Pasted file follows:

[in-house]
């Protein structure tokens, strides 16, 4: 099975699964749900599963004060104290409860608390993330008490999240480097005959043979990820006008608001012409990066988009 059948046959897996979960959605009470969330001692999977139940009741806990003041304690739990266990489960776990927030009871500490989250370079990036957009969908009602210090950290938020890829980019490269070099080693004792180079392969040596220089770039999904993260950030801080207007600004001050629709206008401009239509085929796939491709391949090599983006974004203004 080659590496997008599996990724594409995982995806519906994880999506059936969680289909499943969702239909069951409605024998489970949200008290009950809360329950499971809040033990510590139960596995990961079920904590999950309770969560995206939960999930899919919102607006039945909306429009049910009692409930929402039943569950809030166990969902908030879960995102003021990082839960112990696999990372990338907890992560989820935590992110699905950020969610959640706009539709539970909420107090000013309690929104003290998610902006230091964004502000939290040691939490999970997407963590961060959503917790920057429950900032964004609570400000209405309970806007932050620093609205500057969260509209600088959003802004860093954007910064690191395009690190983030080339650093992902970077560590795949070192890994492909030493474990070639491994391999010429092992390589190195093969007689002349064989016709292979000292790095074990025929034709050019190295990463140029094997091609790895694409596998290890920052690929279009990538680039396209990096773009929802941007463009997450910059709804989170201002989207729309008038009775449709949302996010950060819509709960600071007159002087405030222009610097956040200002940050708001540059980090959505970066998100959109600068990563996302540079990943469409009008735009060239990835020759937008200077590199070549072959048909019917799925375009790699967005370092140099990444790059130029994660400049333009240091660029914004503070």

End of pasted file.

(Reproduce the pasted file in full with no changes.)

[in-house]
């Protein structure tokens, strides 16, 4: 099975699964749900599963004060104290409860608390993330008490999240480097005959043979990820006008608001012409990066988009 059948046959897996979960959605009470969330001692999977139940009741806990003041304690739990266990489960776990927030009871500490989250370079990036957009969908009602210090950290938020890829980019490269070099080693004792180079392969040596220089770039999904993260950030801080207007600004001050629709206008401009239509085929796939491709391949090599983006974004203004 080659590496997008599996990724594409995982995806519906994880999506059936969680289909499943969702239909069951409605024998489970949200008290009950809360329950499971809040033990510590139960596995990961079920904590999950309770969560995206939960999930899919919102607006039945909306429009049910009692409930929402039943569950809030166990969902908030879960995102003021990082839960112990696999990372990338907890992560989820935590992110699905950020969610959640706009539709539970909420107090000013309690929104003290998610902006230091964004502000939290040691939490999970997407963590961060959503917790920057429950900032964004609570400000209405309970806007932050620093609205500057969260509209600088959003802004860093954007910064690191395009690190983030080339650093992902970077560590795949070192890994492909030493474990070639491994391999010429092992390589190195093969007689002349064989016709292979000292790095074990025929034709050019190295990463140029094997091609790895694409596998290890920052690929279009990538680039396209990096773009929802941007463009997450910059709804989170201002989207729309008038009775449709949302996010950060819509709960600071007159002087405030222009610097956040200002940050708001540059980090959505970066998100959109600068990563996302540079990943469409009008735009060239990835020759937008200077590199070549072959048909019917799925375009790699967005370092140099990444790059130029994660400049333009240091660029914004503070």